HMS Vanguard was blown apart by a series of internal explosions in July 2017 off the coast of Orkney during the First World War.
Just two of the 845 men on ship, which was anchored at Scapa Flow, survived in what is deemed to be one of the most tragic incidents in the history of the Royal Navy.
Relatives of the seamen will remember those who died at a commemorative event on 9 July - exactly a century since the disaster.
These will be preceded by a musical concert in St Magnus Cathedral in Kirkwall on July 8, performed by an ensemble and Corps of Drums from the band of Her Majesty’s Royal Marines.
The wreath-laying service involving two modern-day Royal Navy vessels will be held above the wreck of the Vanguard, which lies in 14 metres of water to the north of the island of Flotta.
It will be followed by a service at the Lyness Royal Naval Cemetery in Hoy, where 41 of the ship’s crew were buried.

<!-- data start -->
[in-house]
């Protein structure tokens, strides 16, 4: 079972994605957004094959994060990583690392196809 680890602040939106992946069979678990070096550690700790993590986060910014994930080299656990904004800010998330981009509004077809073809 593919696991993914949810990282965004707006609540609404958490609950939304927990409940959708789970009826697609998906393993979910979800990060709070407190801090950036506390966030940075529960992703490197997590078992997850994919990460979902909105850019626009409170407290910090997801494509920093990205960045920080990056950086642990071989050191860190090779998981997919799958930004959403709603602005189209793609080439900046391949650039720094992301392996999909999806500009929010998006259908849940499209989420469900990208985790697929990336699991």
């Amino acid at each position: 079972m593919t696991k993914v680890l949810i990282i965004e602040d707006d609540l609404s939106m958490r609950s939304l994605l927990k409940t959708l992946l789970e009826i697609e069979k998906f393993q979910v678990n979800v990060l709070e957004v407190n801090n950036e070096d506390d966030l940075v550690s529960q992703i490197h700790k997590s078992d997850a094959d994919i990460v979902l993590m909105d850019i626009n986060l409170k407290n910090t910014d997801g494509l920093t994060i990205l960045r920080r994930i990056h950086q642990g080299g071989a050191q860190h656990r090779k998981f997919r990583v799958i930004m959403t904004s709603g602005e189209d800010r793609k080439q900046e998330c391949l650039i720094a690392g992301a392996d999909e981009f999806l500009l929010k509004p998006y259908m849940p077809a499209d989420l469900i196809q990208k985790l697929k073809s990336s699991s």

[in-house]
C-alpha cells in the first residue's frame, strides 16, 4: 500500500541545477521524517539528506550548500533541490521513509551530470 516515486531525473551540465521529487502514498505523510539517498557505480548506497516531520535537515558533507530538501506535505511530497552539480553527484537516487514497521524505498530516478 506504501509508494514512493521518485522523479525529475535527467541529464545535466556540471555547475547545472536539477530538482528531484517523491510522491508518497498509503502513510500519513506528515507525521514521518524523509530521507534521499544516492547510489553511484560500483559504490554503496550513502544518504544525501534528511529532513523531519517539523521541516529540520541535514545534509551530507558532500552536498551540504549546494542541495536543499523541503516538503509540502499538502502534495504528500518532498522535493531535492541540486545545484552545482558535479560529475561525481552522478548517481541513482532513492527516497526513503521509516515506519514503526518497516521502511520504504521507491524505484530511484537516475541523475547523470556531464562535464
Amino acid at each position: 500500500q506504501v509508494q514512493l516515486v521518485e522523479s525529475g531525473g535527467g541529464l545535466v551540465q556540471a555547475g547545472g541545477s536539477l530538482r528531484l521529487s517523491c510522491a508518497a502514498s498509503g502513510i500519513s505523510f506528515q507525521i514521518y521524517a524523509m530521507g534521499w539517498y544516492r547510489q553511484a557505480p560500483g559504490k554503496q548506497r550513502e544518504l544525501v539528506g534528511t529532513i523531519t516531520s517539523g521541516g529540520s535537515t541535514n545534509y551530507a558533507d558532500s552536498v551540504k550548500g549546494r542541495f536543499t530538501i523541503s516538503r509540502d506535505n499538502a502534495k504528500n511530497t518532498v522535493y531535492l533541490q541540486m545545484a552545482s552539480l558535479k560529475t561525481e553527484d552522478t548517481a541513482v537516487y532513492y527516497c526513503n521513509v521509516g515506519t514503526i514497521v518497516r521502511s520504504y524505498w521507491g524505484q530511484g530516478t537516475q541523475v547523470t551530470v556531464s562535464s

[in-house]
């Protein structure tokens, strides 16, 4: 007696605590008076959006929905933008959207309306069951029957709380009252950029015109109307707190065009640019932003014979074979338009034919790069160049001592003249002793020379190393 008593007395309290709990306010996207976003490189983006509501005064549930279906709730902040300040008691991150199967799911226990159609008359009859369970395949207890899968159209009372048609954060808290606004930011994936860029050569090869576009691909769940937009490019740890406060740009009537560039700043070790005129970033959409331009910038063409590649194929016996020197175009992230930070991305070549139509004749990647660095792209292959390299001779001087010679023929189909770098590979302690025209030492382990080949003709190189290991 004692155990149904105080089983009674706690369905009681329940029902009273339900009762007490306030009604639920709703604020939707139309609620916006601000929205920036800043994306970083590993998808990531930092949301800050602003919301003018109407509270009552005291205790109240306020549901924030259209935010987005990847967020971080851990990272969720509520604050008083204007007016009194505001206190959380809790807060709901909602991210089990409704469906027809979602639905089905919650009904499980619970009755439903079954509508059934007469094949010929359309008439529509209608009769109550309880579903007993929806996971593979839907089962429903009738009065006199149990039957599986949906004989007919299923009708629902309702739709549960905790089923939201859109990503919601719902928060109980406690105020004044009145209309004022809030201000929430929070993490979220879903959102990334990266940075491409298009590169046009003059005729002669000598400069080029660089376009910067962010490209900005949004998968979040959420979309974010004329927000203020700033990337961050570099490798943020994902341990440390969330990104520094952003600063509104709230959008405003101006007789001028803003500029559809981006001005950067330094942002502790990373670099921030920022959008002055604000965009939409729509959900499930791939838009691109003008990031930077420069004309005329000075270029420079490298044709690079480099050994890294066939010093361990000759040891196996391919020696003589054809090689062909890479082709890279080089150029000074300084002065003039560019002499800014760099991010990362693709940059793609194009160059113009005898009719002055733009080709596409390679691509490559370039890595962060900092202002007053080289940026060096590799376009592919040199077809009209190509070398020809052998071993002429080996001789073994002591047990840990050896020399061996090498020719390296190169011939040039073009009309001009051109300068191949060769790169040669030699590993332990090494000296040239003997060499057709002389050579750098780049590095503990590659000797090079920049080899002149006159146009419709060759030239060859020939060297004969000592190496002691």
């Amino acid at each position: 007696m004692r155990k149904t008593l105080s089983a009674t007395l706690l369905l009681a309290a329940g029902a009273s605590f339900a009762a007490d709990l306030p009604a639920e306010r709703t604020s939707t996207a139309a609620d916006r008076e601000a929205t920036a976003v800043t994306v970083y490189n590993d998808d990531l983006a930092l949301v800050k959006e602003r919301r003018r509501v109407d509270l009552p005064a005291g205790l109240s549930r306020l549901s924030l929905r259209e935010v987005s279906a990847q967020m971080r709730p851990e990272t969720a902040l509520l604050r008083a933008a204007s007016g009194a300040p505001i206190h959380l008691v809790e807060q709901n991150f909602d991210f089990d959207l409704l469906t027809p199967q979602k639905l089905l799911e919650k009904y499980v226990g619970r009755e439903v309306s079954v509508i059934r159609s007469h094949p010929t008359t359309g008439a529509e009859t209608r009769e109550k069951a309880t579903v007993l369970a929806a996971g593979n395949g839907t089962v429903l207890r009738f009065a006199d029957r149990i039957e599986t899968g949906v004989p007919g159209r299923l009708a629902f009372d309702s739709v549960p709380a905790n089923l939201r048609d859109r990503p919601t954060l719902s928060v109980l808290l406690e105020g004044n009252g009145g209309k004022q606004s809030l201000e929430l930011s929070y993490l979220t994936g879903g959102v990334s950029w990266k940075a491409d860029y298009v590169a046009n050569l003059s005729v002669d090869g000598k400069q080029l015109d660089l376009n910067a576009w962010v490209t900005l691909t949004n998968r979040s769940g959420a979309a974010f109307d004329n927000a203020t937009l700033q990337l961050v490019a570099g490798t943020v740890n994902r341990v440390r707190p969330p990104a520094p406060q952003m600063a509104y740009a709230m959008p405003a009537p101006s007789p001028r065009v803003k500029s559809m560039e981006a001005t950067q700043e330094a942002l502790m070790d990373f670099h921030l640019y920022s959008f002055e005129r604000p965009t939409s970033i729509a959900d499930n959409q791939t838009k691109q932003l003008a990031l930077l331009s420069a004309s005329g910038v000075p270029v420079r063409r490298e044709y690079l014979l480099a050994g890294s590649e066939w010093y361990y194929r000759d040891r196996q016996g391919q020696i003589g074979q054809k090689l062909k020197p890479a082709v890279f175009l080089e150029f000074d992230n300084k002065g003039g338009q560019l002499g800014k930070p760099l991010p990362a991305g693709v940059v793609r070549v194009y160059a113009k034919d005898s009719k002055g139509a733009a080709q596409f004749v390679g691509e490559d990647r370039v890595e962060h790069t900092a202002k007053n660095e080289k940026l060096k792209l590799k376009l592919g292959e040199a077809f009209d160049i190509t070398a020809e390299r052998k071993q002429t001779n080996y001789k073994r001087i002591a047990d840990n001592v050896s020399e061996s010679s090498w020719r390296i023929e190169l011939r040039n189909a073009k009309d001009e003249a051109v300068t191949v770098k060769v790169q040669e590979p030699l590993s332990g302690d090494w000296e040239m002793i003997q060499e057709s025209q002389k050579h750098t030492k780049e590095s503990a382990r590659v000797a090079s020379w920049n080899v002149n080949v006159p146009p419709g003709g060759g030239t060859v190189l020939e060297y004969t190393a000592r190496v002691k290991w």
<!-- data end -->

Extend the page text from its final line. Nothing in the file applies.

Later in the evening there will also be a watch night service at St Magnus Cathedral at 11pm to mark the moment the ship went down.
The dreadnought battleship, which had been involved in the Battle of Jutland, sank after what is believed to have been an accidental magazine explosion.
Earlier this year, the first images of the warship were released after divers were given special permission to visit the wreck. Safeguarded under the Protection of Military Remains Act 1986, diving is not permitted at the site except under licence from the Ministry of Defence.
Brian Archibald, head of marine services, engineering and transportation with Orkney Islands Council, said: “These will be very poignant events. They offer the opportunity to remember the sinking of HMS Vanguard and the terrible loss of life in Scapa Flow on that July day 100 years ago.
“We are very pleased that descendants of men who served aboard the ship will take part in the commemorations. Many other people from our community will want to play their part in commemorating the loss of the Vanguard and her crew and all are welcome at the services at Lyness Cemetery and back in the cathedral on July 9.”